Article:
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Why Is Everyone Suddenly So Into Black Seed Oil?

We hate to break it to you, fish oil, but there’s a new oil in town: Black seed oil is popping up everywhere, including herbal supplements, beauty products, and, of course, as a hashtag on Instagram. But really, what the heck is the stuff?

Black seeds—also called black cumin seeds—come from a flowering plant called Nigella Sativa, which has been used for centuries in Indian medicine and Middle Eastern countries as a natural remedy for headaches, allergies, and the common cold, says a review published in the Asian Pacific Journal of Tropical Biomedicine. (King Tut reportedly even had black seeds in his tomb.)

But is there any science behind the  hype? “These seeds are packed with antioxidants,” says Nichole Dandrea, M.S., R.D. Antioxidants protect the body from free radicals (harmful, potentially damaging molecules that are released  because of a poor diet or exposure to pollution, chemicals, and smoke).

One small study published in Fundamental and Clinical Pharmacology found that black seed oil helped support healthy blood pressure. Meanwhile, a review published in Pharmacological Research suggests that black seed oil may help support healthy cholesterol and triglyceride levels.

Plus, another small study published in the Journal of Ethnopharmacology suggests black seeds may support brain function. Researchers found that elderly study subjects who took 500mg capsules of black seed oil twice daily for nine weeks scored higher on memory and cognition tests that included repeating a sequence of numbers backward and forwards, retelling a story 30 minutes after hearing it, and drawing a figure from memory.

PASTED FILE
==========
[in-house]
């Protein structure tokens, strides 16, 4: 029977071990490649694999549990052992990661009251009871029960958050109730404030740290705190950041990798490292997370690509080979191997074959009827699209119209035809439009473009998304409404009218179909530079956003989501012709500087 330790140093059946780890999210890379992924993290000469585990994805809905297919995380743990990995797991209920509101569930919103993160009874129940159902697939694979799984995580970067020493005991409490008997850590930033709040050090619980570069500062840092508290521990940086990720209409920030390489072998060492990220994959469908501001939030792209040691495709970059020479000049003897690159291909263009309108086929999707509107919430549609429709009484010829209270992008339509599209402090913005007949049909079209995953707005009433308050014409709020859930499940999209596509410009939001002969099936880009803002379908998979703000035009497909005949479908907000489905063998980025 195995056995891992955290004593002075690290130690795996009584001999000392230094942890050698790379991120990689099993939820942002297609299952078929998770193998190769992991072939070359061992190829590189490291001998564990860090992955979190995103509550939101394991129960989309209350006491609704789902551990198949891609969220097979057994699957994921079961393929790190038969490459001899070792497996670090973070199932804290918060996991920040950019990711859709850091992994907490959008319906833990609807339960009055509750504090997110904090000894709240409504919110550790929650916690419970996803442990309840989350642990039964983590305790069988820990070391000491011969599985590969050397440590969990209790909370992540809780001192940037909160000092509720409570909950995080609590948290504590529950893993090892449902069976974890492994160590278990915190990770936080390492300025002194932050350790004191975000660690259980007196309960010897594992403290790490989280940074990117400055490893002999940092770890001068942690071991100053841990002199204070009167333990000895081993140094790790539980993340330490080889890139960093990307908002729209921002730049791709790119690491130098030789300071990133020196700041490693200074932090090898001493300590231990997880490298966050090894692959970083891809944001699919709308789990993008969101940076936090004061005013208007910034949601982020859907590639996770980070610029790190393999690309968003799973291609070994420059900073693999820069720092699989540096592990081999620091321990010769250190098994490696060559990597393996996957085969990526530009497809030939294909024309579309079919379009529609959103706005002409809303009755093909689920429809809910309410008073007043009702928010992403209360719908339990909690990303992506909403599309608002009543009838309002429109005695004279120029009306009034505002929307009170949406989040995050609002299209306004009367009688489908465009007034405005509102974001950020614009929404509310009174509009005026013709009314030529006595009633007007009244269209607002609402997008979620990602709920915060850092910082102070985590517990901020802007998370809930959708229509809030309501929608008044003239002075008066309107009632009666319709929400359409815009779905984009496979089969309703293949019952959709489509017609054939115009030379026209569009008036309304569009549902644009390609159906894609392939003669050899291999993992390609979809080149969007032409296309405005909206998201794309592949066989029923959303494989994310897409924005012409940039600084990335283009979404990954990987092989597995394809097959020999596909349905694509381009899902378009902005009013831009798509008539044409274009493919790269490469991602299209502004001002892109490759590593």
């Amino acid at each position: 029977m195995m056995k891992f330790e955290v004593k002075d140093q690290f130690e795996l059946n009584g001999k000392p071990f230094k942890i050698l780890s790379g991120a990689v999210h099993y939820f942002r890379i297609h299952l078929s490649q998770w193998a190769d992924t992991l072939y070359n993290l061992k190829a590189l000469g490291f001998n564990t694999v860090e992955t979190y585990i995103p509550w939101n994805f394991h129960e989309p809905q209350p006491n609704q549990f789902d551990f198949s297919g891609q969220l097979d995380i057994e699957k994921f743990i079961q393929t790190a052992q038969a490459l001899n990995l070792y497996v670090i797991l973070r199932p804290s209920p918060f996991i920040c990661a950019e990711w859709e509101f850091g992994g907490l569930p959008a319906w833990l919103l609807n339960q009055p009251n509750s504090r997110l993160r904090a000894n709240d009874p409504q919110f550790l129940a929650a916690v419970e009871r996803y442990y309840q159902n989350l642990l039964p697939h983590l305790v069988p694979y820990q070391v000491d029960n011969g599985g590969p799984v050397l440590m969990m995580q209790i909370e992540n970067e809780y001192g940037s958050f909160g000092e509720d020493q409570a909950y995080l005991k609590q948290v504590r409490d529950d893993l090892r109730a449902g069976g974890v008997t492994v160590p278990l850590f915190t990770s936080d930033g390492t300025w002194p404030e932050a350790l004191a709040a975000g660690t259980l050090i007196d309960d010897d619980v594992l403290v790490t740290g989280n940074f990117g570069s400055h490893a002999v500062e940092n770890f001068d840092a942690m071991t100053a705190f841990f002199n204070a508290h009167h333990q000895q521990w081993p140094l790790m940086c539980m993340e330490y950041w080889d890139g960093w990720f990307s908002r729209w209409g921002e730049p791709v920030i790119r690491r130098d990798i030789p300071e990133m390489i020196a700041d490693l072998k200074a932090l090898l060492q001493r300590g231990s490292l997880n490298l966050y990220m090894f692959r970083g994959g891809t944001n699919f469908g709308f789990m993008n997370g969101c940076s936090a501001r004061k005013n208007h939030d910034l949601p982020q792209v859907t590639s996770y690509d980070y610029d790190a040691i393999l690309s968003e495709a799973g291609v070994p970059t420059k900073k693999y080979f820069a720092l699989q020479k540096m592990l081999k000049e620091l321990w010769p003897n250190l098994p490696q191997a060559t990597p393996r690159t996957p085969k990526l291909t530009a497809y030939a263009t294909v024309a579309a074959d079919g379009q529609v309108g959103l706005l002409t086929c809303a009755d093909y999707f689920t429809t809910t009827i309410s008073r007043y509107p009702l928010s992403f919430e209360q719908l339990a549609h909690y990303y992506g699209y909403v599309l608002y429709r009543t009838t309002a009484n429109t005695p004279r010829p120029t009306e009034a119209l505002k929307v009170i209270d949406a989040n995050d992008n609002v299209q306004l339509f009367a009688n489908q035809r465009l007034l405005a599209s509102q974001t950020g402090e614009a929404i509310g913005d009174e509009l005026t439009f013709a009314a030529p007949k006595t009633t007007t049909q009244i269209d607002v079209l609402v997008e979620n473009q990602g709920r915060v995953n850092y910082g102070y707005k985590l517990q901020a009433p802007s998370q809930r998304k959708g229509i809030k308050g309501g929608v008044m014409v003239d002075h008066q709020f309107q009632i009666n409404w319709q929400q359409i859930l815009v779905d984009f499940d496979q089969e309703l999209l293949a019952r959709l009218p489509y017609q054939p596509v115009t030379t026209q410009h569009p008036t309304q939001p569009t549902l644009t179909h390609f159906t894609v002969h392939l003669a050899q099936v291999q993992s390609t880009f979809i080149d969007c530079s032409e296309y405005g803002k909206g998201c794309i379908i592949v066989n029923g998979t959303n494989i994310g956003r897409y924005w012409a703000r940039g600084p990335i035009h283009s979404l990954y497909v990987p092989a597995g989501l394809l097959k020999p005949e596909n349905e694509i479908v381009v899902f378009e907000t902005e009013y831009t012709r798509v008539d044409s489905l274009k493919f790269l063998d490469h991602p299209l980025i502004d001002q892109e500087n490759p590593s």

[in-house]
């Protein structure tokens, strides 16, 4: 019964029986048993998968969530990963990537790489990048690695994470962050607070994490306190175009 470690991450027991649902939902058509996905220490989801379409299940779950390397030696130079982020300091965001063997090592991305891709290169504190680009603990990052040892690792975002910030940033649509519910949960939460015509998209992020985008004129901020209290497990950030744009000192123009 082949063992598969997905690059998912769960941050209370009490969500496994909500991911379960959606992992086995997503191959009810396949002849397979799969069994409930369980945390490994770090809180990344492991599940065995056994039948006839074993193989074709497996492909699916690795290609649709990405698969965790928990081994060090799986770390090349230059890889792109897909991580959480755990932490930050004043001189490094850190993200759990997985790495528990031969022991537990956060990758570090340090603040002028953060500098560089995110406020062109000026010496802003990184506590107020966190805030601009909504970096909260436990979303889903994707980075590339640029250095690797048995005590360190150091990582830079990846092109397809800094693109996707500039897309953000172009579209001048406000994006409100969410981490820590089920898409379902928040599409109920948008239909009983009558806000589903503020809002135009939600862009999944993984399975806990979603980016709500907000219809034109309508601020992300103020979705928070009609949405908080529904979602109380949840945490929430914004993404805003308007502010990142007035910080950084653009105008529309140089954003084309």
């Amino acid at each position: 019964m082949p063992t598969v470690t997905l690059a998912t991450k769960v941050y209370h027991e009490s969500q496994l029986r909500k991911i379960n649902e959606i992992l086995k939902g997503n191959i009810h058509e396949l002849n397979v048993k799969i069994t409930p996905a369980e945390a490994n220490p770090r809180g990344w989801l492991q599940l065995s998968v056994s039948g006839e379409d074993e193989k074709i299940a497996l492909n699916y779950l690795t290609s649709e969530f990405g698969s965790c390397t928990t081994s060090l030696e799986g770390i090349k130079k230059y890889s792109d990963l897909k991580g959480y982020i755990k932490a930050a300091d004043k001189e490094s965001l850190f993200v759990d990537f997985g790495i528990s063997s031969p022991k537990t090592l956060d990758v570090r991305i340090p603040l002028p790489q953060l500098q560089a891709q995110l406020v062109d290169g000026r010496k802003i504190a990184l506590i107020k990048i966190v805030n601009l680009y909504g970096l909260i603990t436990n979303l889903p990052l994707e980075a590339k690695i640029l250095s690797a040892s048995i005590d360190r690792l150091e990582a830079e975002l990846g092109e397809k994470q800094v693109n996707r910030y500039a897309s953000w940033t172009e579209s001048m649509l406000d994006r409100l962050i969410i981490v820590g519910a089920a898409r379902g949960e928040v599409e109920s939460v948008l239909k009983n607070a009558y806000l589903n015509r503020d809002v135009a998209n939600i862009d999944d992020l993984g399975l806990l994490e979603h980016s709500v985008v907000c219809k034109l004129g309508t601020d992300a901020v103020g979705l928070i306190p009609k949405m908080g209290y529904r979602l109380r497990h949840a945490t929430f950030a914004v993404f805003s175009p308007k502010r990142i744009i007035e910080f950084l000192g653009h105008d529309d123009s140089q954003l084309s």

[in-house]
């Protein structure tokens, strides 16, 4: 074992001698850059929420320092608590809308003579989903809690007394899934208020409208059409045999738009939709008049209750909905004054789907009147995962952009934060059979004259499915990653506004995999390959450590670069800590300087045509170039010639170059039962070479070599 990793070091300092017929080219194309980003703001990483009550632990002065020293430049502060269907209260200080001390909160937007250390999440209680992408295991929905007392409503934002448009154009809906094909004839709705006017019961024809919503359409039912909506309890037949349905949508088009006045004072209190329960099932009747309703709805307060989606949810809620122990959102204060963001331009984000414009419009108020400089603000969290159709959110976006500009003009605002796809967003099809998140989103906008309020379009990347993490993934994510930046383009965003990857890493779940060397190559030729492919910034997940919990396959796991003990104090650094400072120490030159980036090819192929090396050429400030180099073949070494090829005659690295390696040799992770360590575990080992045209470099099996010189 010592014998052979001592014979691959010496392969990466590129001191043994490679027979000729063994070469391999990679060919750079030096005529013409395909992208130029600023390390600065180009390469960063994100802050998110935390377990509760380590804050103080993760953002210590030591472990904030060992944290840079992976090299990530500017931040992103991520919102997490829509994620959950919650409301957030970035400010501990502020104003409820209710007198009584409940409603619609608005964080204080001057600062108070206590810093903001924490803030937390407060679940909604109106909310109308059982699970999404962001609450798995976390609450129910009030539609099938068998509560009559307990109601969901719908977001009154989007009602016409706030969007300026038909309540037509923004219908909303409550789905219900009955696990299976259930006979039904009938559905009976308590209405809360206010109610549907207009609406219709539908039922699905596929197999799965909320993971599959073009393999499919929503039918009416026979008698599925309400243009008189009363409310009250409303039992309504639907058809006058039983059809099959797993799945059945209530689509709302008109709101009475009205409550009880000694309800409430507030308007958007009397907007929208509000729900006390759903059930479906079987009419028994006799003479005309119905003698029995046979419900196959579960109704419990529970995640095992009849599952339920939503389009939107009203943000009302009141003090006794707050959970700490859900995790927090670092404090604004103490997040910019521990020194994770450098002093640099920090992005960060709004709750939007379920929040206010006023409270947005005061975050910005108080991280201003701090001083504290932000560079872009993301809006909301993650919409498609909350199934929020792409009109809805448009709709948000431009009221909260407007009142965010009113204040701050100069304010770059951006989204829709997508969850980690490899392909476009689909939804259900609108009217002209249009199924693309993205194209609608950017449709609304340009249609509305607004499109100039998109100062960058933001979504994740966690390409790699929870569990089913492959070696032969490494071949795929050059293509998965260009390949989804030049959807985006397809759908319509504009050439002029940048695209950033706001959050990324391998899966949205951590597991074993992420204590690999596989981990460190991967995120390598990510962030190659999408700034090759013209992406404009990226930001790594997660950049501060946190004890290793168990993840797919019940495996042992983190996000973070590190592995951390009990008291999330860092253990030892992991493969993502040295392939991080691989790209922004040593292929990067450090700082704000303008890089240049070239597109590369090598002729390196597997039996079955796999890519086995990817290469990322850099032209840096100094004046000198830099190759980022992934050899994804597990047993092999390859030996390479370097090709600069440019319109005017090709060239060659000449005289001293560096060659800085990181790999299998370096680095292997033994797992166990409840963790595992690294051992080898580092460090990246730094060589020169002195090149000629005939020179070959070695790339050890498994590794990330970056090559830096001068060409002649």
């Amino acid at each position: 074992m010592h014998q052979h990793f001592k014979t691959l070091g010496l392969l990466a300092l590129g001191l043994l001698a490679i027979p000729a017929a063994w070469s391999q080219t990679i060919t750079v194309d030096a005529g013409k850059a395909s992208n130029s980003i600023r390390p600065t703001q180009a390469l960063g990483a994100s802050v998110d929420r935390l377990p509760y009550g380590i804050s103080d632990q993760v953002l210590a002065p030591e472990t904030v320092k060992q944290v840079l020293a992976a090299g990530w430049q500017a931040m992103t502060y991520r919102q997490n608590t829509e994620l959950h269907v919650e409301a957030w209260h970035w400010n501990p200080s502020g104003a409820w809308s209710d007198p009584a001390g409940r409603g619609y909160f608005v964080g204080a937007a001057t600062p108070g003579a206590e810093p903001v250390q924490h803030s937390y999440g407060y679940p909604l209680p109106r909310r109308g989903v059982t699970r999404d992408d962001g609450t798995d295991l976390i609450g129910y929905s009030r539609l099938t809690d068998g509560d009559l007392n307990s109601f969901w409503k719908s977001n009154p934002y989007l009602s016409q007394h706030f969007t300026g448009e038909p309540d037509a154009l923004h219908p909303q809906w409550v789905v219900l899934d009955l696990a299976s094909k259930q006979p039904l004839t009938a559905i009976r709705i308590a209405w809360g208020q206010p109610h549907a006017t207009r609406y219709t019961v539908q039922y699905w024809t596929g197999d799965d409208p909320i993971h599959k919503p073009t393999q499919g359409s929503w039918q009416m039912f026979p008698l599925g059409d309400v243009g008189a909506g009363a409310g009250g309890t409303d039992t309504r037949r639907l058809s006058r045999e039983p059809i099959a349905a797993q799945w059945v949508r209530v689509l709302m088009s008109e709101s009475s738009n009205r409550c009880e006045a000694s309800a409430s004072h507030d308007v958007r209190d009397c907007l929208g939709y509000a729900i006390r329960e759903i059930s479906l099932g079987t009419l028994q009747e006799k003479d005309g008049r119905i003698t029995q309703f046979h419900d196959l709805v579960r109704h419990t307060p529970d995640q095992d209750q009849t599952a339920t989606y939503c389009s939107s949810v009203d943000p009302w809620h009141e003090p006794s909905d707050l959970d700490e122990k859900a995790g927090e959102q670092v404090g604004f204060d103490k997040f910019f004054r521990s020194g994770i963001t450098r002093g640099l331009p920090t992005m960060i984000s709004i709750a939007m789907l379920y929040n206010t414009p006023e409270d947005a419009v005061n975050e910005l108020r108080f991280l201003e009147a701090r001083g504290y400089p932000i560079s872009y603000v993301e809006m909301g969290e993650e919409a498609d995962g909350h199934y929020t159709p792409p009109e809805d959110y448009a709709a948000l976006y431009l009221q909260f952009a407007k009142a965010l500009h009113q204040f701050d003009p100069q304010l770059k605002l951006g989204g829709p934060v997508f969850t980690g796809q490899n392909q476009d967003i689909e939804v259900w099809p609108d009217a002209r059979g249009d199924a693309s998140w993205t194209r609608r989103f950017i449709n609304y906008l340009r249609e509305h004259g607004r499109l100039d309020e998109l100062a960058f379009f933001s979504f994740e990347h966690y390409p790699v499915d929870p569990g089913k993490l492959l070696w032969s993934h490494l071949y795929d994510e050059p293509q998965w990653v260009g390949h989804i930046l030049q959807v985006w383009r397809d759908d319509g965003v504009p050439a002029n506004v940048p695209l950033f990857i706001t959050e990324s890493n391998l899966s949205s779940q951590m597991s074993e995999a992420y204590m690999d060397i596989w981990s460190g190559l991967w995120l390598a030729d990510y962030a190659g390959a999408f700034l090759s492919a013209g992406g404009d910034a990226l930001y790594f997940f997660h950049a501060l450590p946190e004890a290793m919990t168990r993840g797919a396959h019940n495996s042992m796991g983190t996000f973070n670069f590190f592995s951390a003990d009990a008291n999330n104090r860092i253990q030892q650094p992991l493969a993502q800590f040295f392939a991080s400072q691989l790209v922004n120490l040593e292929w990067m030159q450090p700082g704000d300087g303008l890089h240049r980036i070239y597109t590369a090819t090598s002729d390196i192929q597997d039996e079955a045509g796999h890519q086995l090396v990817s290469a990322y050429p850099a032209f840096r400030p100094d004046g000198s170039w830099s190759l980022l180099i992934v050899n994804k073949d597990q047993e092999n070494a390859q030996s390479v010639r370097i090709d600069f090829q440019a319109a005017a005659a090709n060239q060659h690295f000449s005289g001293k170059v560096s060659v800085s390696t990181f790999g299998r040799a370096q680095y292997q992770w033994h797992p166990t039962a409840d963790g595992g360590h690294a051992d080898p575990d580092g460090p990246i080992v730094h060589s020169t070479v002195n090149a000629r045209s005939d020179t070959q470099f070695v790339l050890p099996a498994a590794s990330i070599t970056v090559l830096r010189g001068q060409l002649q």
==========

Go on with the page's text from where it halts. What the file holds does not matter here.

“Though we still don’t know the exact mechanism by which black seeds function inside of you, researchers think a compound in the Nigella Sativa plant called Thymoquinone may be responsible for their protective benefits,” says Dandrea.

There isn’t enough research to prescribe exact dosages of black seeds, so Dandrea suggests speaking with your doctor before taking a concentrated supplement—especially if you’re already on any medications.

One easy way to score black seeds’ protective benefits is to cook with them. “You can add black seeds to soups, stir-fries, smoothies, and baked goods, or gently heat the seeds on the stove until they pop, and then cook with the released oils to add major flavor to meals,” Dandrea says.

Try Dandrea’s Spicy Lentil Spinach Soup for yourself. You’ll need:

  • 1/4 cup olive oil
  • 1 yellow onion, chopped
  • 3 carrots, chopped
  • 2 celery stalks, chopped
  • 3 garlic cloves, diced
  • 1 tsp dried oregano
  • 1 tsp mustard seed
  • 1 tsp black cumin seed
  • 1 tsp fennel
  • 1/4 tsp cayenne or 1/2 tsp red pepper flakes
  • 1 BPA-free 28 oz can of crushed tomatoes
  • 4 cups vegetable broth
  • 4 cups water
  • 2 cups dry lentils
  • 1 cup spinach, chopped
  • sea salt and black pepper, to taste

Heat oil over medium heat in a large soup pot. Add mustard, black cumin, and fennel seeds. After a minute or so, add carrots, celery, and onion, and cook until onion is soft. Then add garlic, oregano, cayenne, or red pepper. Stir in lentils, veggie broth, water, and tomatoes, bring to a boil, then reduce heat and simmer for an hour. Add spinach, salt, and pepper just before serving.

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